I’m going to try to title my entries from now on. It makes it feels like they are television episodes, like Scrubs.
I used to make a snide remark regarding Korean soap operas. For those of you who don’t know, the Korean dramas run in short mini-series format (usually 16-24 episodes), and have a marked tendency to be melodramatic. A few years back, it seemed that at some point in every one, a major figure would come down with brain cancer, thereby leading to some tear-jerking tragic ending. I used to always note that there must be an “epidemic of brain cancer in Korea.”
I think that I always took solace in the fact that brain cancer was so rare, and it happened to so few people that I can safely not think about it. When I started my internship, however, I was signed-over a list on which one-half the patients had brain cancer of one form or another.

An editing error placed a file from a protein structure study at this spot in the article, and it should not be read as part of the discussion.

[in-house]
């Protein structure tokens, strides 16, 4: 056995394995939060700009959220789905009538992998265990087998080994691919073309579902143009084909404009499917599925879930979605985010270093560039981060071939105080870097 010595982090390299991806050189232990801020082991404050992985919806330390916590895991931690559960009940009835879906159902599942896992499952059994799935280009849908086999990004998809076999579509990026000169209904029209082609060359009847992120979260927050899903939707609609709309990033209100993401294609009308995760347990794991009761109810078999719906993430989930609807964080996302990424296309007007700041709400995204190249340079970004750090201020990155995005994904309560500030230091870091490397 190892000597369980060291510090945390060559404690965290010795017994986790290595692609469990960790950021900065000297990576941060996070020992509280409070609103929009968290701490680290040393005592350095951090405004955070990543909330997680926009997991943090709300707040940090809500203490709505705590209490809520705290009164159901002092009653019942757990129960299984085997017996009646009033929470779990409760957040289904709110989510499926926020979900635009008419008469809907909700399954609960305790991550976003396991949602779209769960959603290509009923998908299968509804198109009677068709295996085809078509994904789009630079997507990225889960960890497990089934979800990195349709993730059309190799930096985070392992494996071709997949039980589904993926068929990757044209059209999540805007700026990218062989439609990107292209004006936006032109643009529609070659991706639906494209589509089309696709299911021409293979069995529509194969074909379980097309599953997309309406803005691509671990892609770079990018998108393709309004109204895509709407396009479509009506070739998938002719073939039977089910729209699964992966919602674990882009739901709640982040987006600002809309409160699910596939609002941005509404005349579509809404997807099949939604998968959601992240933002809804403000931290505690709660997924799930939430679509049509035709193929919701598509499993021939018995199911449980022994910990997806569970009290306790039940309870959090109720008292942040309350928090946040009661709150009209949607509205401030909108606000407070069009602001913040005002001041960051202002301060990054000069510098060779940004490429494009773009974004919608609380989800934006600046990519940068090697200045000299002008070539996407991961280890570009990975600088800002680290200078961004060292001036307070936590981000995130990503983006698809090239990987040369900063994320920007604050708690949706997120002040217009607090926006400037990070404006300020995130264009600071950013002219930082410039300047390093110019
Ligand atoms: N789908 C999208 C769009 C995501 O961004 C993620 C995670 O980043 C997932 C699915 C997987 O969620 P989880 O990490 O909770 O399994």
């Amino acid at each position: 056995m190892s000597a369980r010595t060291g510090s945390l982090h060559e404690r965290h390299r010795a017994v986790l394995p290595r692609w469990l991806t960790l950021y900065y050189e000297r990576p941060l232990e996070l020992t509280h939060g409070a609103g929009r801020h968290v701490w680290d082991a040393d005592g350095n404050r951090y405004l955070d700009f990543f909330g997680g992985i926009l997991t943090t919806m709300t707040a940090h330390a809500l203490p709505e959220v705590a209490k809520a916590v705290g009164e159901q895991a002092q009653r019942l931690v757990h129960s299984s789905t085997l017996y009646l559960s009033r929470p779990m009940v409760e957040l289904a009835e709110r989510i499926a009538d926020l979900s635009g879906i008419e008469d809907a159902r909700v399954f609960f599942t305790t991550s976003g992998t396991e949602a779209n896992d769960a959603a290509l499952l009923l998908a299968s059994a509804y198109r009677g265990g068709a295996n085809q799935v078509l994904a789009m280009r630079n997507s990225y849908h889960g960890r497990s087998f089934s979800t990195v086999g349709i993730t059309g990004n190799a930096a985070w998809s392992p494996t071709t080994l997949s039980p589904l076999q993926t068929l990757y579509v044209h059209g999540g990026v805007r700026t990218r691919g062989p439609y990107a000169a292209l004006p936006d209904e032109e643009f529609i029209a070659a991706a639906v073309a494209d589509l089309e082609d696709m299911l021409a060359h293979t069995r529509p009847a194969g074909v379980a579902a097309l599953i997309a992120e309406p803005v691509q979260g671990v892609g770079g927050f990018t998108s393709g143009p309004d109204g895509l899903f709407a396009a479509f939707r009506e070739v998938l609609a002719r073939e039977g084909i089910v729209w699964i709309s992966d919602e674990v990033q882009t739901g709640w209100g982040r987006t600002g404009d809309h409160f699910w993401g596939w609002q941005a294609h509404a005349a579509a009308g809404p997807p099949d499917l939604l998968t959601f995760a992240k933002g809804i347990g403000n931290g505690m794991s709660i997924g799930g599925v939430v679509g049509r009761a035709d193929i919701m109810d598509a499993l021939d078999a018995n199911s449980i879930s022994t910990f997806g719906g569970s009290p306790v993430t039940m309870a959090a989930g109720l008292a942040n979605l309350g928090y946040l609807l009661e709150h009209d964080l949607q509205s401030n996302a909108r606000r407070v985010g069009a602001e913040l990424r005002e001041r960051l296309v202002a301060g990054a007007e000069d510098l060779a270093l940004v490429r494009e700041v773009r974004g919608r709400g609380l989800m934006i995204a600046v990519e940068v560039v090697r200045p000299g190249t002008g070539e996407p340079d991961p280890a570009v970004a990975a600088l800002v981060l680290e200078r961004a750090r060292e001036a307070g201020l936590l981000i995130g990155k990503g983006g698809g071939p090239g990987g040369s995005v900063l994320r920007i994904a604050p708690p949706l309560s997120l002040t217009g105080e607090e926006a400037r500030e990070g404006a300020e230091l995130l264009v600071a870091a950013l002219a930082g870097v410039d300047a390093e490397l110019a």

I think God is teaching me how insensitive I was.
It is interesting working with these patients on a daily basis. It is particularly tough because in Internal Medicine we usually take a big role in the discharge planning for the patient. By playing this role, the impact that health has on the patient really hits home. A patient that was walking, talking, and independent before entering the hospital now requires nursing home care or 24 hour help.
Whatever assurance I had in the small number of people that are affected by this condition, I find gone now. It really hits home just how much a medical condition changes people’s lives. Everytime I write up a discharge summary and patient instructions, I realize that their lives are just no longer normal.